First of all, how do you even become a food critic?  How is that even a job?  I have a job.  I work as a sales associate at a nationwide department store, and it’s just as glamorous as it sounds.  By the fitting room in my department, we have a flat-screen TV that I’m not sure if we’re allowed to touch.  It’s placed out of reach and has no remote.  Perhaps those are indicators.  All the same, I change the channel with the tip of plastic shirt hanger, in plain sight of the security cameras.  So far, no one has said a thing.

On this TV we have a few choices of what to watch: the news, the Food Network, and a bunch of blank screens that claim to be channels but only show “Direct TV” in blue text crawling from one end of the frame to the other.  At my job, I’m expected to create a fun and uplifting experience for our shoppers.  I’ve decided that the news—for the most part—does a good job of counteracting any attempt to add a little magic to people’s shopping experiences.  And so, I stand up on my tiptoes, reaching out with the hanger, and change the channel to the Food Network.

For some reason, there only seem to be two shows on the Food Network whenever I’m at work: either “Chopped” or “Diners, Drive-ins and Dives.”

Oh. God.

Two torturous experiences, both different, and yet the same in one way.

People are being paid to eat on TV.  And I get to watch them.  In fleeting glances while removing discarded clothing from the dressing rooms.  My stomach gurgling.  Judges tasting desserts—they sit in designer clothing that would squeeze the very life out of my paycheck.  Guy Fieri takes a monstrous bite out of a steaming Philly cheese steak, and his eyes roll back.  “Oh Godff…” he moans.  I salivate.  I want more money.  And I want some good doggone food.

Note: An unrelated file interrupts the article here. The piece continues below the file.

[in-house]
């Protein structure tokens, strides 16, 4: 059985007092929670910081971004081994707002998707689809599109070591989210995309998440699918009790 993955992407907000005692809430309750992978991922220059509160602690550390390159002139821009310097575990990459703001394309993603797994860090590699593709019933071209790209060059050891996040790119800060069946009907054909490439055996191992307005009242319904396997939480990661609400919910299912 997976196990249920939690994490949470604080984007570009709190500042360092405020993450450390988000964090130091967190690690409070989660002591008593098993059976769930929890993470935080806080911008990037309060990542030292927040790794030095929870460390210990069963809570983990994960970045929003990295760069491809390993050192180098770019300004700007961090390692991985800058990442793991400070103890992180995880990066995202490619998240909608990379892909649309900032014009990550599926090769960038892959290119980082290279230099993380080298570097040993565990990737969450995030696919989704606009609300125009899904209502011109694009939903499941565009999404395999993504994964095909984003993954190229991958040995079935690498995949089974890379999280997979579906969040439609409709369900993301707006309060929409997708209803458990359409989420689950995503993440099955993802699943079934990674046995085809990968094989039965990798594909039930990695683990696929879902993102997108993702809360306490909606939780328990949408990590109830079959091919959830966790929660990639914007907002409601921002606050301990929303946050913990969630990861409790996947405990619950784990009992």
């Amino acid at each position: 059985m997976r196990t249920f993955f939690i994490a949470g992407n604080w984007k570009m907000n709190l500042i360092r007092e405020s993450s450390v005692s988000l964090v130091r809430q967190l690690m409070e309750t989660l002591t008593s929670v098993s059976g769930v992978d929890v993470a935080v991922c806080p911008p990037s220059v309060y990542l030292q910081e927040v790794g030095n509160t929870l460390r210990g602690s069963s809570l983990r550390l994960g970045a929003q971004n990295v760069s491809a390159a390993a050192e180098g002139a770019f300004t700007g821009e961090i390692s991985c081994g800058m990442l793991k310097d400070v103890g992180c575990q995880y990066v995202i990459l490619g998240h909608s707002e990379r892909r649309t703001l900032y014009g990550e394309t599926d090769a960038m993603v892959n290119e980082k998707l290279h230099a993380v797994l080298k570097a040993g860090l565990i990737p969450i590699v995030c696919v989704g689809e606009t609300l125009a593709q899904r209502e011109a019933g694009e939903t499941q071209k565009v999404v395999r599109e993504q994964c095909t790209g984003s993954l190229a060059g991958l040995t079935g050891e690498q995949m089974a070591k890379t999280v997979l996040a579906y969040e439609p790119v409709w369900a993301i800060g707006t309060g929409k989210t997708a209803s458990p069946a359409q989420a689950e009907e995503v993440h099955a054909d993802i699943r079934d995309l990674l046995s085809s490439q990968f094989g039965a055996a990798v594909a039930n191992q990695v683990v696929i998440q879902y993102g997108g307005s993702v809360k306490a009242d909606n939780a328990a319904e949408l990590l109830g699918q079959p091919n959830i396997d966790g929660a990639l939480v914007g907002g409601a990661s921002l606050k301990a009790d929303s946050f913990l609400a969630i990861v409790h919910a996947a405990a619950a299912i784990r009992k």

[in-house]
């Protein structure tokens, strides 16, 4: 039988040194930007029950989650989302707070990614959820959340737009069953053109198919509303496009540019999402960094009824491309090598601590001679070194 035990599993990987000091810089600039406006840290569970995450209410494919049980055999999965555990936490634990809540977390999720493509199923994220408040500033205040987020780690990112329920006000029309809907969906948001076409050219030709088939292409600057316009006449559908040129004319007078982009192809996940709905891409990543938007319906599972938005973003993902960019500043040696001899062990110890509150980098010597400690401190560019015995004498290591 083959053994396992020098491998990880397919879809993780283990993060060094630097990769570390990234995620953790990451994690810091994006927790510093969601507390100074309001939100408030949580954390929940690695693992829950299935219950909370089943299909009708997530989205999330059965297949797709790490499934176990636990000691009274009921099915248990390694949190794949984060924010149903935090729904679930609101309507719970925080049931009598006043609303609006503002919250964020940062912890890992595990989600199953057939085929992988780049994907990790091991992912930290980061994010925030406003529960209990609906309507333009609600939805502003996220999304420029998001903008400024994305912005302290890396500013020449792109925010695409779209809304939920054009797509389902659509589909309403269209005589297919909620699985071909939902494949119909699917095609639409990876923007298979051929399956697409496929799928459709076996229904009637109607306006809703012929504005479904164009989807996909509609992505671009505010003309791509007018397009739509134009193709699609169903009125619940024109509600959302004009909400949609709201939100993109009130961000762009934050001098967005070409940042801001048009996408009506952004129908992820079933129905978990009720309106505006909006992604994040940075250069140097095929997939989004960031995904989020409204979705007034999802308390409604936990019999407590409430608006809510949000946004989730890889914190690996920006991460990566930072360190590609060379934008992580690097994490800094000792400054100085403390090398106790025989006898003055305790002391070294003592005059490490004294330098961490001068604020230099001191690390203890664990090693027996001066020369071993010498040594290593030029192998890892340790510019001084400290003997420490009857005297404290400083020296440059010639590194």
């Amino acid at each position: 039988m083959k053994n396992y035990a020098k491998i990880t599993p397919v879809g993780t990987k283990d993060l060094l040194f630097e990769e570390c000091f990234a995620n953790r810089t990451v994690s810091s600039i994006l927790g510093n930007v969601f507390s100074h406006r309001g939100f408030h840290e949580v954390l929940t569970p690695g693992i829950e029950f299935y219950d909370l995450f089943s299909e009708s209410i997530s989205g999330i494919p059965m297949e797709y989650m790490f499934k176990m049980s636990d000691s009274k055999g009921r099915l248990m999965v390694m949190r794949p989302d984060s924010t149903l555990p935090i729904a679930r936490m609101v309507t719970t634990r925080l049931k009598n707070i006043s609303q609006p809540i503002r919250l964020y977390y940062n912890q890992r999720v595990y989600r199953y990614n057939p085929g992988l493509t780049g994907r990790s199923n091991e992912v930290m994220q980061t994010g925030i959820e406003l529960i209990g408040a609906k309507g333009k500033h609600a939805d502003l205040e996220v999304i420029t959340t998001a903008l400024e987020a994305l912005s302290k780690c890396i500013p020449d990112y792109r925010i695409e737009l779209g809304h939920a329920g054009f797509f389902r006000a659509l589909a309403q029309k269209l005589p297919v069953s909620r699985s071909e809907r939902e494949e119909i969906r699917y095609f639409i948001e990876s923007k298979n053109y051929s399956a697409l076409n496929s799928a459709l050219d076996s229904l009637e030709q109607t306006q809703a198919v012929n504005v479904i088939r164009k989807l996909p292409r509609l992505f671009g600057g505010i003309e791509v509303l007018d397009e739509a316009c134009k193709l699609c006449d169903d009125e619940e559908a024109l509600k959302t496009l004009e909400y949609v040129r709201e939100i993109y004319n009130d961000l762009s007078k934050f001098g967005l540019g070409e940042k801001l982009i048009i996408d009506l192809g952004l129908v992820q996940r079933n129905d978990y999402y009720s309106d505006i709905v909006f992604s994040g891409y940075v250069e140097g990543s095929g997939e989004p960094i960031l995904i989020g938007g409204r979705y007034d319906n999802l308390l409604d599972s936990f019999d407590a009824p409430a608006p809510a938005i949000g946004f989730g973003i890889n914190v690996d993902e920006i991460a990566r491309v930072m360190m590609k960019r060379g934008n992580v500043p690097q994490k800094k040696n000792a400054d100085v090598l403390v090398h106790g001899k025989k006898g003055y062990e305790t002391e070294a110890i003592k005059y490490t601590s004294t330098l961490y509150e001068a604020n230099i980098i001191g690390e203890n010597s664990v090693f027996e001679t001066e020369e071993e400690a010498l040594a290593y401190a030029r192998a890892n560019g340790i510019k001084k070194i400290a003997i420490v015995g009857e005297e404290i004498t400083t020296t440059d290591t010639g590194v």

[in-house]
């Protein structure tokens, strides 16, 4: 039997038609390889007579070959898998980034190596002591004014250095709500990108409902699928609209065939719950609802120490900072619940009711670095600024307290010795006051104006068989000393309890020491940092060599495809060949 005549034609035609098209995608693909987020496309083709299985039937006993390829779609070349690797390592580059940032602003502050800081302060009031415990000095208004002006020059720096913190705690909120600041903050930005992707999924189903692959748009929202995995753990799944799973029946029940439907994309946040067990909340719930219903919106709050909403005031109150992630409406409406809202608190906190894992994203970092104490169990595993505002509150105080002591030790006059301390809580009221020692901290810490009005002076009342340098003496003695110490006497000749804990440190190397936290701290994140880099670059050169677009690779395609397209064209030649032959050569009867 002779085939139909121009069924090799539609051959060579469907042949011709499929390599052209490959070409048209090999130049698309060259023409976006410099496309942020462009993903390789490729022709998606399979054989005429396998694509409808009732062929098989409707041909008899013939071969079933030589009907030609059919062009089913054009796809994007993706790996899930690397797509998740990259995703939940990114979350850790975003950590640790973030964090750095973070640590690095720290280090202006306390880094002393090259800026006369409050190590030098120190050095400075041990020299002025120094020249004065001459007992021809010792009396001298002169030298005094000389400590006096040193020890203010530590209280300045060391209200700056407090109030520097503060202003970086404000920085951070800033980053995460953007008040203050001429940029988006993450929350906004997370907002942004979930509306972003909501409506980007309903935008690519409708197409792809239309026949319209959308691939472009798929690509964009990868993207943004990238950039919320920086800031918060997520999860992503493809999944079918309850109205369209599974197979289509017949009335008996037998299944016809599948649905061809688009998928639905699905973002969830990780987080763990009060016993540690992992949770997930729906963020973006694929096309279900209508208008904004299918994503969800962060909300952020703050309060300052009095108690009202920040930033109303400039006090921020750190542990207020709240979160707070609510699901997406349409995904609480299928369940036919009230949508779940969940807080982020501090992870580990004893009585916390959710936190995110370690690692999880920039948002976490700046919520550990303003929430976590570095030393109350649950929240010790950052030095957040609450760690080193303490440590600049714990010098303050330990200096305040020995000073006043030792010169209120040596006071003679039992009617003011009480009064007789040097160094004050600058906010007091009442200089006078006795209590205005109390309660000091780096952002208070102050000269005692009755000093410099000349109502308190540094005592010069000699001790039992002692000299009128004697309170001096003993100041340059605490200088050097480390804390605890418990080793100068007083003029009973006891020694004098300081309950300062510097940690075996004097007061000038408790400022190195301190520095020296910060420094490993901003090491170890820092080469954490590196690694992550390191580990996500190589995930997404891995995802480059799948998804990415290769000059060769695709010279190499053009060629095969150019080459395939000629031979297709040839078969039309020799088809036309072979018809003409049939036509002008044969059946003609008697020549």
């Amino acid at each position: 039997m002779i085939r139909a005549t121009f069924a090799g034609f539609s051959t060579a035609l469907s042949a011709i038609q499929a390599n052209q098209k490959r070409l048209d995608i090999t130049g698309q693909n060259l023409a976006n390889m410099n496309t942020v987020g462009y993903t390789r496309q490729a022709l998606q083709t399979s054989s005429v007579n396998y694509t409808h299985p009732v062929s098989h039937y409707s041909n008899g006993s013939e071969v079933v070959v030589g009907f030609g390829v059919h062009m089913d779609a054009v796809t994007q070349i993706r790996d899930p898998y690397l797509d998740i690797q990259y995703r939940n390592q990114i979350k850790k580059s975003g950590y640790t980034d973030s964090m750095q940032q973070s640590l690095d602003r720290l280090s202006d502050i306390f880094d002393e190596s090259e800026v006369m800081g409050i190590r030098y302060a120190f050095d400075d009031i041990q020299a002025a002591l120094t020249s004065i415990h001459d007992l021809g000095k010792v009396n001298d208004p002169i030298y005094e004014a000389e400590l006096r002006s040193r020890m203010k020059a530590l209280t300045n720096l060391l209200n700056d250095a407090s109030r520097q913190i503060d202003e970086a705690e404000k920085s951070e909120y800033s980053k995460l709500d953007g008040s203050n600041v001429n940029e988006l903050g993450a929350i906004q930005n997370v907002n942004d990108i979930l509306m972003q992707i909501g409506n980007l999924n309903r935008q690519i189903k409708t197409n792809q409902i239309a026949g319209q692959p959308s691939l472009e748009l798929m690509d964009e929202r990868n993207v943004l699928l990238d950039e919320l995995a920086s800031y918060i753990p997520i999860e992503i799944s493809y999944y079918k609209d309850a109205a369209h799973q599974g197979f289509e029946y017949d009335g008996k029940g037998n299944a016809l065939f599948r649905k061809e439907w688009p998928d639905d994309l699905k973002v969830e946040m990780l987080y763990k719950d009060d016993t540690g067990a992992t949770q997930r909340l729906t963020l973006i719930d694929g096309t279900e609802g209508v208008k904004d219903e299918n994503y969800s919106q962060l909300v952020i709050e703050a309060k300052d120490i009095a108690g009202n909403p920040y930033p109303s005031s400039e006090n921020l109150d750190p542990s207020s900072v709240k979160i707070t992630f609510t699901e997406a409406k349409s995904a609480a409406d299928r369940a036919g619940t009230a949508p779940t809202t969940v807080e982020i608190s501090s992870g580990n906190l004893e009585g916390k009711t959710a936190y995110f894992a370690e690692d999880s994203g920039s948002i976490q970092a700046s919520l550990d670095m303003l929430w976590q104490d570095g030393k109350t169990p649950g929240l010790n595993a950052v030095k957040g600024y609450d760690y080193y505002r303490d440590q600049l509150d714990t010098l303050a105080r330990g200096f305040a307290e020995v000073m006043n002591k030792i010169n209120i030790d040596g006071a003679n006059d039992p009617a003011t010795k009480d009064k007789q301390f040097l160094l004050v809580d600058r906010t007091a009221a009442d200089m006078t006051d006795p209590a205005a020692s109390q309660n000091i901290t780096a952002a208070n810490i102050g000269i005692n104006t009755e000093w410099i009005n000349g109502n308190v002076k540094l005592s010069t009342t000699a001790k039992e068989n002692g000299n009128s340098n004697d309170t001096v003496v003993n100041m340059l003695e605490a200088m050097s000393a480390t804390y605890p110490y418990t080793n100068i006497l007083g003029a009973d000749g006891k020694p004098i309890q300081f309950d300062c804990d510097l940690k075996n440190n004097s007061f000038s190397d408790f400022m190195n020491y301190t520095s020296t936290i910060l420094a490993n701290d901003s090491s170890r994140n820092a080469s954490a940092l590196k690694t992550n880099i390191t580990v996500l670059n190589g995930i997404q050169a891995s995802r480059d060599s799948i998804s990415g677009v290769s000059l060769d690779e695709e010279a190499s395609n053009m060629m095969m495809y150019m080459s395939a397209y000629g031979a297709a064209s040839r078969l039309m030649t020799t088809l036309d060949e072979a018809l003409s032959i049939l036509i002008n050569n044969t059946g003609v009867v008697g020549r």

Several things have gone through my mind as I’ve listened to “Chopped” judges give feedback such as, “The tarragon was unsurprising on this fish” and “I’ve had so much French toast that I’ve become jaded.”  Jaded?  With French toast?  Sir.  YOU ARE BEING PAID TO EAT.


Alright, alright, I know it’s a judge’s job to judge.  They have to be critical, or else there is no show.  But maybe the fact that there is a show at all is what’s ridiculous.  How is it that people arrive at a position in life where they’re paid to eat?  The rest of us pay to eat—these people have this ingeniously arranged backwards.  They’re paid to do something necessary.  Not to be crass, but will there be a day when someone might be paid to use a restroom and judge the experience?  “I found the Febreze in the air to be sweet, but a little overpowering.  The stall was deep, with a hanger for my purse, which I always like.  However it was a little narrow, and my right knee kept bumping into the toilet paper dispenser.  And on that note, I found the toilet paper itself very insubstantial and disappointing.  I’d find better toilet paper at a 7-Eleven.”

Hey, I think I’m pretty good at this.  Now I just have to find a way to get paid for it.